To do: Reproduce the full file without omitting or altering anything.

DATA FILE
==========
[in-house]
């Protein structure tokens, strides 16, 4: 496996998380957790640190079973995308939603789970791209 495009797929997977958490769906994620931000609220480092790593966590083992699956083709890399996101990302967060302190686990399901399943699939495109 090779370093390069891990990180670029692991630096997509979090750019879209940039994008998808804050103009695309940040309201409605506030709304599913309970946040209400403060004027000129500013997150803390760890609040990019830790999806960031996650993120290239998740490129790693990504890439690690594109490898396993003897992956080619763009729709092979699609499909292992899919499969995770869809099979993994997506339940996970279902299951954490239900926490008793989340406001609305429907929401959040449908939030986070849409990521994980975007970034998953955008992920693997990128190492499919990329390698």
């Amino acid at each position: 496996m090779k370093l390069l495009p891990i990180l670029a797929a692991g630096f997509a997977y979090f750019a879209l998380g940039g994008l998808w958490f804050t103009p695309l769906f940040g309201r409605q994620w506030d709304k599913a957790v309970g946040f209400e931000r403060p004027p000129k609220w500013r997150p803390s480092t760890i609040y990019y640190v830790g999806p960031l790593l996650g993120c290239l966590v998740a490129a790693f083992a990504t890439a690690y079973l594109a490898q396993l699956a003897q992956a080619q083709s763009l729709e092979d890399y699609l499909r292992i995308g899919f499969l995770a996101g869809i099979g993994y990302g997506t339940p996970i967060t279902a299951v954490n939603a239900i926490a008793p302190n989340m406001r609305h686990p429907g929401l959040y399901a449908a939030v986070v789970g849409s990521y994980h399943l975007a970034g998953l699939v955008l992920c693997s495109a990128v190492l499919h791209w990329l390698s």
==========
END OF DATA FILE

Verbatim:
[in-house]
């Protein structure tokens, strides 16, 4: 496996998380957790640190079973995308939603789970791209 495009797929997977958490769906994620931000609220480092790593966590083992699956083709890399996101990302967060302190686990399901399943699939495109 090779370093390069891990990180670029692991630096997509979090750019879209940039994008998808804050103009695309940040309201409605506030709304599913309970946040209400403060004027000129500013997150803390760890609040990019830790999806960031996650993120290239998740490129790693990504890439690690594109490898396993003897992956080619763009729709092979699609499909292992899919499969995770869809099979993994997506339940996970279902299951954490239900926490008793989340406001609305429907929401959040449908939030986070849409990521994980975007970034998953955008992920693997990128190492499919990329390698």
């Amino acid at each position: 496996m090779k370093l390069l495009p891990i990180l670029a797929a692991g630096f997509a997977y979090f750019a879209l998380g940039g994008l998808w958490f804050t103009p695309l769906f940040g309201r409605q994620w506030d709304k599913a957790v309970g946040f209400e931000r403060p004027p000129k609220w500013r997150p803390s480092t760890i609040y990019y640190v830790g999806p960031l790593l996650g993120c290239l966590v998740a490129a790693f083992a990504t890439a690690y079973l594109a490898q396993l699956a003897q992956a080619q083709s763009l729709e092979d890399y699609l499909r292992i995308g899919f499969l995770a996101g869809i099979g993994y990302g997506t339940p996970i967060t279902a299951v954490n939603a239900i926490a008793p302190n989340m406001r609305h686990p429907g929401l959040y399901a449908a939030v986070v789970g849409s990521y994980h399943l975007a970034g998953l699939v955008l992920c693997s495109a990128v190492l499919h791209w990329l390698s």